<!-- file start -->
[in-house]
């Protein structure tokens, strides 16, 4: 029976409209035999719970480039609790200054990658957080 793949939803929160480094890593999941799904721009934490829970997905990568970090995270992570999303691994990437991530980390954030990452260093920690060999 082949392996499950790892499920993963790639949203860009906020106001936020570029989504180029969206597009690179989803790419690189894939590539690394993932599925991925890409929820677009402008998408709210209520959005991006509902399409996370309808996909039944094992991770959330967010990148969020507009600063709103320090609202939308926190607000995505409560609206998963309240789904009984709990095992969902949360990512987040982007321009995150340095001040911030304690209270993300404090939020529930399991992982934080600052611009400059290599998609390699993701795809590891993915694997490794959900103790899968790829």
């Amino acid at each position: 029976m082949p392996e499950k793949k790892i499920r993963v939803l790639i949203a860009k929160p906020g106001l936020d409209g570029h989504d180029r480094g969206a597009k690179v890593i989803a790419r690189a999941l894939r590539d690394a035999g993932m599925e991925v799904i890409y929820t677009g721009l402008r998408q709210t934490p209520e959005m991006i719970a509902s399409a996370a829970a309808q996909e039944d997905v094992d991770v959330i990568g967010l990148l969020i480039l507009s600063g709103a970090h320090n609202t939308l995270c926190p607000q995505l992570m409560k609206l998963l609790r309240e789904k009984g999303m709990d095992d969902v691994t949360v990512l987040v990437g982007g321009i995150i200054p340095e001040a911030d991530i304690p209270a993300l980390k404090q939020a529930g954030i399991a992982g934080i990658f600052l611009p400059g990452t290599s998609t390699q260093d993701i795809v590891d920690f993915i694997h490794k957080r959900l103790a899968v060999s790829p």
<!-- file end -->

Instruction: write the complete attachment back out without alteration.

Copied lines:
[in-house]
């Protein structure tokens, strides 16, 4: 029976409209035999719970480039609790200054990658957080 793949939803929160480094890593999941799904721009934490829970997905990568970090995270992570999303691994990437991530980390954030990452260093920690060999 082949392996499950790892499920993963790639949203860009906020106001936020570029989504180029969206597009690179989803790419690189894939590539690394993932599925991925890409929820677009402008998408709210209520959005991006509902399409996370309808996909039944094992991770959330967010990148969020507009600063709103320090609202939308926190607000995505409560609206998963309240789904009984709990095992969902949360990512987040982007321009995150340095001040911030304690209270993300404090939020529930399991992982934080600052611009400059290599998609390699993701795809590891993915694997490794959900103790899968790829």
């Amino acid at each position: 029976m082949p392996e499950k793949k790892i499920r993963v939803l790639i949203a860009k929160p906020g106001l936020d409209g570029h989504d180029r480094g969206a597009k690179v890593i989803a790419r690189a999941l894939r590539d690394a035999g993932m599925e991925v799904i890409y929820t677009g721009l402008r998408q709210t934490p209520e959005m991006i719970a509902s399409a996370a829970a309808q996909e039944d997905v094992d991770v959330i990568g967010l990148l969020i480039l507009s600063g709103a970090h320090n609202t939308l995270c926190p607000q995505l992570m409560k609206l998963l609790r309240e789904k009984g999303m709990d095992d969902v691994t949360v990512l987040v990437g982007g321009i995150i200054p340095e001040a911030d991530i304690p209270a993300l980390k404090q939020a529930g954030i399991a992982g934080i990658f600052l611009p400059g990452t290599s998609t390699q260093d993701i795809v590891d920690f993915i694997h490794k957080r959900l103790a899968v060999s790829p």